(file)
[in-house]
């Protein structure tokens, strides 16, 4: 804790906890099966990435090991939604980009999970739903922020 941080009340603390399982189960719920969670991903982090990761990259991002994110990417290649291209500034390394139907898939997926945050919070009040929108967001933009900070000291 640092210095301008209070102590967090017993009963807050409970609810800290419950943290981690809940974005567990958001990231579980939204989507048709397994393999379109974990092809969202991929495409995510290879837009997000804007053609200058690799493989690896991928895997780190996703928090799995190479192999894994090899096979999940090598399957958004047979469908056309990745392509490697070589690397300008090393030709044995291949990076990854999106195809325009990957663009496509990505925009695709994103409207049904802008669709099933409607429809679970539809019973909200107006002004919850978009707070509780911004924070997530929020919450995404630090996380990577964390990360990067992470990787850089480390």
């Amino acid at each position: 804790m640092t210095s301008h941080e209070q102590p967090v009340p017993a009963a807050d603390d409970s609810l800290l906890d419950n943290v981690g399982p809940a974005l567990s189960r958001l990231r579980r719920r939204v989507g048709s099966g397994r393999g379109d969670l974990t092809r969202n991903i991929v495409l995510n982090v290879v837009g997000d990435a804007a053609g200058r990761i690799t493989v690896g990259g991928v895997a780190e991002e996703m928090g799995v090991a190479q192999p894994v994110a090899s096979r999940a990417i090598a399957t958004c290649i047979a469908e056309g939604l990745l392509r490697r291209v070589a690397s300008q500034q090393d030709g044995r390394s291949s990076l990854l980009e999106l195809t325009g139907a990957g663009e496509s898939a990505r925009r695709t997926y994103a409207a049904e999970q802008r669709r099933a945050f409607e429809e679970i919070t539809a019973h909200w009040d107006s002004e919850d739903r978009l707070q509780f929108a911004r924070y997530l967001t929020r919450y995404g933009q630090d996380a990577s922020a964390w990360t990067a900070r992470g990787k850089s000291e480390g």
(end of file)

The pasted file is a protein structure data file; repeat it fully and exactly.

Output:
[in-house]
């Protein structure tokens, strides 16, 4: 804790906890099966990435090991939604980009999970739903922020 941080009340603390399982189960719920969670991903982090990761990259991002994110990417290649291209500034390394139907898939997926945050919070009040929108967001933009900070000291 640092210095301008209070102590967090017993009963807050409970609810800290419950943290981690809940974005567990958001990231579980939204989507048709397994393999379109974990092809969202991929495409995510290879837009997000804007053609200058690799493989690896991928895997780190996703928090799995190479192999894994090899096979999940090598399957958004047979469908056309990745392509490697070589690397300008090393030709044995291949990076990854999106195809325009990957663009496509990505925009695709994103409207049904802008669709099933409607429809679970539809019973909200107006002004919850978009707070509780911004924070997530929020919450995404630090996380990577964390990360990067992470990787850089480390």
């Amino acid at each position: 804790m640092t210095s301008h941080e209070q102590p967090v009340p017993a009963a807050d603390d409970s609810l800290l906890d419950n943290v981690g399982p809940a974005l567990s189960r958001l990231r579980r719920r939204v989507g048709s099966g397994r393999g379109d969670l974990t092809r969202n991903i991929v495409l995510n982090v290879v837009g997000d990435a804007a053609g200058r990761i690799t493989v690896g990259g991928v895997a780190e991002e996703m928090g799995v090991a190479q192999p894994v994110a090899s096979r999940a990417i090598a399957t958004c290649i047979a469908e056309g939604l990745l392509r490697r291209v070589a690397s300008q500034q090393d030709g044995r390394s291949s990076l990854l980009e999106l195809t325009g139907a990957g663009e496509s898939a990505r925009r695709t997926y994103a409207a049904e999970q802008r669709r099933a945050f409607e429809e679970i919070t539809a019973h909200w009040d107006s002004e919850d739903r978009l707070q509780f929108a911004r924070y997530l967001t929020r919450y995404g933009q630090d996380a990577s922020a964390w990360t990067a900070r992470g990787k850089s000291e480390g």